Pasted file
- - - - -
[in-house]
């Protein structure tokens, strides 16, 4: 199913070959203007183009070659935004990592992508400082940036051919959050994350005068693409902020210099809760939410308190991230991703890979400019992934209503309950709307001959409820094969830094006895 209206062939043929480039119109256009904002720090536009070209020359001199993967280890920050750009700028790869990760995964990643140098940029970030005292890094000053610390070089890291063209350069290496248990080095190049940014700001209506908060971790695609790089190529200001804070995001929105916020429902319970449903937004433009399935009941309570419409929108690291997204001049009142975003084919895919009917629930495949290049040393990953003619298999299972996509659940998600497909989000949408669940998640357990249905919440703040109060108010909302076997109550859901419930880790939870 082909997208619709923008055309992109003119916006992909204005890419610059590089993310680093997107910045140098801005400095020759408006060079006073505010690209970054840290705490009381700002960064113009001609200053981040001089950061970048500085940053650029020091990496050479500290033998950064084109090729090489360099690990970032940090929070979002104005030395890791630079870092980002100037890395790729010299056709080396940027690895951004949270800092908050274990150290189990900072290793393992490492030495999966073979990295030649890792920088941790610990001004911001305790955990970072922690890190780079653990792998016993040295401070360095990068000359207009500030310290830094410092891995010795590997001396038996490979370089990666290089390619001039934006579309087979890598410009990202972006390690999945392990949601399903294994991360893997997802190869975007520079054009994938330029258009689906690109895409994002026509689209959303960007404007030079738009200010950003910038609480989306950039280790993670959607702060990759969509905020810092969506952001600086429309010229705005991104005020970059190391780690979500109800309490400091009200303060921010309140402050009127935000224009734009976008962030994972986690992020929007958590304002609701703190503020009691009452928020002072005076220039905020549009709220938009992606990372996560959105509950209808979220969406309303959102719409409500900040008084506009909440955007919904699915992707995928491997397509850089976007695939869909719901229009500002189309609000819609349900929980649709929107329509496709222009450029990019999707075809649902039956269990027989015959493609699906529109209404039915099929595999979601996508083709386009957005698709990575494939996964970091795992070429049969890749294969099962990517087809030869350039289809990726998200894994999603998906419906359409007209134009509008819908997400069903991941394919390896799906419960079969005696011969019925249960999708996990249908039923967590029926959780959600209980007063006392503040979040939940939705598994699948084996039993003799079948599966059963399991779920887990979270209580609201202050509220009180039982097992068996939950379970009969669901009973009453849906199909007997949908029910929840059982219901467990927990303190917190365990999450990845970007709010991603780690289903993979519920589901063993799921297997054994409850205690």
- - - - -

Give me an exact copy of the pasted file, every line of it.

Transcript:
[in-house]
């Protein structure tokens, strides 16, 4: 199913070959203007183009070659935004990592992508400082940036051919959050994350005068693409902020210099809760939410308190991230991703890979400019992934209503309950709307001959409820094969830094006895 209206062939043929480039119109256009904002720090536009070209020359001199993967280890920050750009700028790869990760995964990643140098940029970030005292890094000053610390070089890291063209350069290496248990080095190049940014700001209506908060971790695609790089190529200001804070995001929105916020429902319970449903937004433009399935009941309570419409929108690291997204001049009142975003084919895919009917629930495949290049040393990953003619298999299972996509659940998600497909989000949408669940998640357990249905919440703040109060108010909302076997109550859901419930880790939870 082909997208619709923008055309992109003119916006992909204005890419610059590089993310680093997107910045140098801005400095020759408006060079006073505010690209970054840290705490009381700002960064113009001609200053981040001089950061970048500085940053650029020091990496050479500290033998950064084109090729090489360099690990970032940090929070979002104005030395890791630079870092980002100037890395790729010299056709080396940027690895951004949270800092908050274990150290189990900072290793393992490492030495999966073979990295030649890792920088941790610990001004911001305790955990970072922690890190780079653990792998016993040295401070360095990068000359207009500030310290830094410092891995010795590997001396038996490979370089990666290089390619001039934006579309087979890598410009990202972006390690999945392990949601399903294994991360893997997802190869975007520079054009994938330029258009689906690109895409994002026509689209959303960007404007030079738009200010950003910038609480989306950039280790993670959607702060990759969509905020810092969506952001600086429309010229705005991104005020970059190391780690979500109800309490400091009200303060921010309140402050009127935000224009734009976008962030994972986690992020929007958590304002609701703190503020009691009452928020002072005076220039905020549009709220938009992606990372996560959105509950209808979220969406309303959102719409409500900040008084506009909440955007919904699915992707995928491997397509850089976007695939869909719901229009500002189309609000819609349900929980649709929107329509496709222009450029990019999707075809649902039956269990027989015959493609699906529109209404039915099929595999979601996508083709386009957005698709990575494939996964970091795992070429049969890749294969099962990517087809030869350039289809990726998200894994999603998906419906359409007209134009509008819908997400069903991941394919390896799906419960079969005696011969019925249960999708996990249908039923967590029926959780959600209980007063006392503040979040939940939705598994699948084996039993003799079948599966059963399991779920887990979270209580609201202050509220009180039982097992068996939950379970009969669901009973009453849906199909007997949908029910929840059982219901467990927990303190917190365990999450990845970007709010991603780690289903993979519920589901063993799921297997054994409850205690």